19. “Song Cry” (The Blueprint, 2001)
If you have to pick a ballad, this has to be the choice, right? The rapper’s tale of a strong love lost and a good girl who’s gone bad is mesmerizing in its poignancy. Gone is the braggadocio that appears on the rest of The Blueprint (the album on which this standout track appears) and present is a string of words reportedly inspired by not one, but three different relationships Jay had been through earlier in his life. It’s hard to be affecting, sentimental, and reflective in the world of hip-hop — especially in 2001, when this track was released as a single — but here, Hov manages to utilize all those elements, making it cool to wear your heart on your sleeve, even if your parents are sagging low.
18. “30 Something” (Kingdom Come, 2006)
Not a song typically seen on these kinds of lists, the case for “30 Something” goes like this: Jay-Z has been the first rapper in the medium to successfully grow old in front of our eyes, all while maintaining an increased relevance within popular culture. With that in mind, this track, from his slightly subpar Kingdom Come, marked a flashpoint in his maturation, single-handedly quelling preconceived prejudices against age in rap music. Maybe it’s not his most clever. Maybe it doesn’t have the hottest beat. And maybe in spots, it can even sound a bit corny. Still, you can’t deny this: Mr. Carter was the first one to come around and make growing old (not up) acceptable, if not celebrated. Like it or not, “30 Something” had a lot to do with that.
17. “Can’t Knock the Hustle” (Reasonable Doubt, 1996)
“Yo I’m making short-term goals when the weather folds / Just put away the leathers and put ice on the gold / Chilly with enough bail money to free a big willie / High stakes, I got more at steak than Philly.” Whoa … what?! Jay-Z’s de facto introduction to the world (this being track one on Reasonable Doubt, remember), “Can’t Knock the Hustle” is as smooth as milk chocolate and as defiant as six Kanye Wests. Mary J. Blige stops by for a more-soulful-than-you-think chorus, and as anyone who has seen this performed live with both artists on stage can tell you, the intangible chemistry between the two is a lesson in collaboration. It’s not possible to have a better first song on a first album. Actually, it’s probably not even fair.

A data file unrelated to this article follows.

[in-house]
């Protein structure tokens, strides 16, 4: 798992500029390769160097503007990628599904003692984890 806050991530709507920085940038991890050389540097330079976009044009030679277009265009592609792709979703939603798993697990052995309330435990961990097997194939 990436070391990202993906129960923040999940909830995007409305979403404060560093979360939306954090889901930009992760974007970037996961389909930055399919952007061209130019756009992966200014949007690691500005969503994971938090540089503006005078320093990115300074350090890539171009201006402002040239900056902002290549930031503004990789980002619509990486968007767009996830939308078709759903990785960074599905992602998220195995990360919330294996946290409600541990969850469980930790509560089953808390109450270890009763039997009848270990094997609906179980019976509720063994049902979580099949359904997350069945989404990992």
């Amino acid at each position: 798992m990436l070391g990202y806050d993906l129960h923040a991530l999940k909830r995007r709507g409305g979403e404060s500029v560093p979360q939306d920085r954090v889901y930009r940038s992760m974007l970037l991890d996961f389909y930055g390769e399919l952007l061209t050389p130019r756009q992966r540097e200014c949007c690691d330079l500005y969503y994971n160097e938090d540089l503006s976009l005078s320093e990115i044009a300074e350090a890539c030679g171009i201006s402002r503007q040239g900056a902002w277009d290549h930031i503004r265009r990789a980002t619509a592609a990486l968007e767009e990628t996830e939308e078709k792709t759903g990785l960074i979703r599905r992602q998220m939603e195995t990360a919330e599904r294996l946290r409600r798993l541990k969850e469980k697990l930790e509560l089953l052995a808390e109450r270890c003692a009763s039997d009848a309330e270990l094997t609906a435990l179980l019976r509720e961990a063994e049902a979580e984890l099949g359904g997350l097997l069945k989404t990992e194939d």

16. “No Hook” (American Gangster, 2007)
All right, all right. So, maybe this is a tough one to buy into, but there’s something about the way he slows down his flow in the song’s second verse as he recites “But I got to get you out of here momma or I’m gonna … die … inside … and either you lose me momma so let loose of me”. A lost track from his lost album, “No Hook” works on so many levels: Storytelling (“Poor me, dad was gone, finally got my dad back / Liver bad, he wouldn’t live long, they snatched my dad back”); audacity (“Fuck rich let’s get wealthy who else gonna feed we / If I need it I’m gonna get it, however, God help me”); and approach (the whole thing barely eclipses the three-minute mark, yet not once does it suffer from a lack of a chorus). Yes, he didn’t need any hook for that shit.